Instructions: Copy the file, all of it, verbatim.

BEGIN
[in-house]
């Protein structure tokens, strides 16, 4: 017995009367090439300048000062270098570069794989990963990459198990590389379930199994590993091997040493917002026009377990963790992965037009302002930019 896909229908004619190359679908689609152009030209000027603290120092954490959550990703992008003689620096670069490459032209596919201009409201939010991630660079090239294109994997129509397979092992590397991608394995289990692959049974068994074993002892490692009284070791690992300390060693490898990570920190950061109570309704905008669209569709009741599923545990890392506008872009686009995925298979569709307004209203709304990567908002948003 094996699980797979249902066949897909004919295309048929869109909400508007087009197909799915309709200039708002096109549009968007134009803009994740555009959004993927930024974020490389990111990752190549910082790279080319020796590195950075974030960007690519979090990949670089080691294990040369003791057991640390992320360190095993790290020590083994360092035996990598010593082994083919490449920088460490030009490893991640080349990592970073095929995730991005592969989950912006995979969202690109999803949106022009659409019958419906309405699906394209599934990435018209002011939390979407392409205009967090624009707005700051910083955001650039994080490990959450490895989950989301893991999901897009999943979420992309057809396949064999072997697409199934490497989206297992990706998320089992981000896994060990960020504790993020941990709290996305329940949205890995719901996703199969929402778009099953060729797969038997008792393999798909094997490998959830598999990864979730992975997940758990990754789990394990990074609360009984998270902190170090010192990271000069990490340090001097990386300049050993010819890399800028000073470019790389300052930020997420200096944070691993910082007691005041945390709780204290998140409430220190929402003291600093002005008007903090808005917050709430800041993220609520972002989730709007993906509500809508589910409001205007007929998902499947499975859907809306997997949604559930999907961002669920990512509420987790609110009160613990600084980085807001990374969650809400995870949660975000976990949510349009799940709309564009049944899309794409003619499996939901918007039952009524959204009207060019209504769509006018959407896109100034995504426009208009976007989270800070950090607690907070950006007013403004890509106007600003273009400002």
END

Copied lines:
[in-house]
């Protein structure tokens, strides 16, 4: 017995009367090439300048000062270098570069794989990963990459198990590389379930199994590993091997040493917002026009377990963790992965037009302002930019 896909229908004619190359679908689609152009030209000027603290120092954490959550990703992008003689620096670069490459032209596919201009409201939010991630660079090239294109994997129509397979092992590397991608394995289990692959049974068994074993002892490692009284070791690992300390060693490898990570920190950061109570309704905008669209569709009741599923545990890392506008872009686009995925298979569709307004209203709304990567908002948003 094996699980797979249902066949897909004919295309048929869109909400508007087009197909799915309709200039708002096109549009968007134009803009994740555009959004993927930024974020490389990111990752190549910082790279080319020796590195950075974030960007690519979090990949670089080691294990040369003791057991640390992320360190095993790290020590083994360092035996990598010593082994083919490449920088460490030009490893991640080349990592970073095929995730991005592969989950912006995979969202690109999803949106022009659409019958419906309405699906394209599934990435018209002011939390979407392409205009967090624009707005700051910083955001650039994080490990959450490895989950989301893991999901897009999943979420992309057809396949064999072997697409199934490497989206297992990706998320089992981000896994060990960020504790993020941990709290996305329940949205890995719901996703199969929402778009099953060729797969038997008792393999798909094997490998959830598999990864979730992975997940758990990754789990394990990074609360009984998270902190170090010192990271000069990490340090001097990386300049050993010819890399800028000073470019790389300052930020997420200096944070691993910082007691005041945390709780204290998140409430220190929402003291600093002005008007903090808005917050709430800041993220609520972002989730709007993906509500809508589910409001205007007929998902499947499975859907809306997997949604559930999907961002669920990512509420987790609110009160613990600084980085807001990374969650809400995870949660975000976990949510349009799940709309564009049944899309794409003619499996939901918007039952009524959204009207060019209504769509006018959407896109100034995504426009208009976007989270800070950090607690907070950006007013403004890509106007600003273009400002």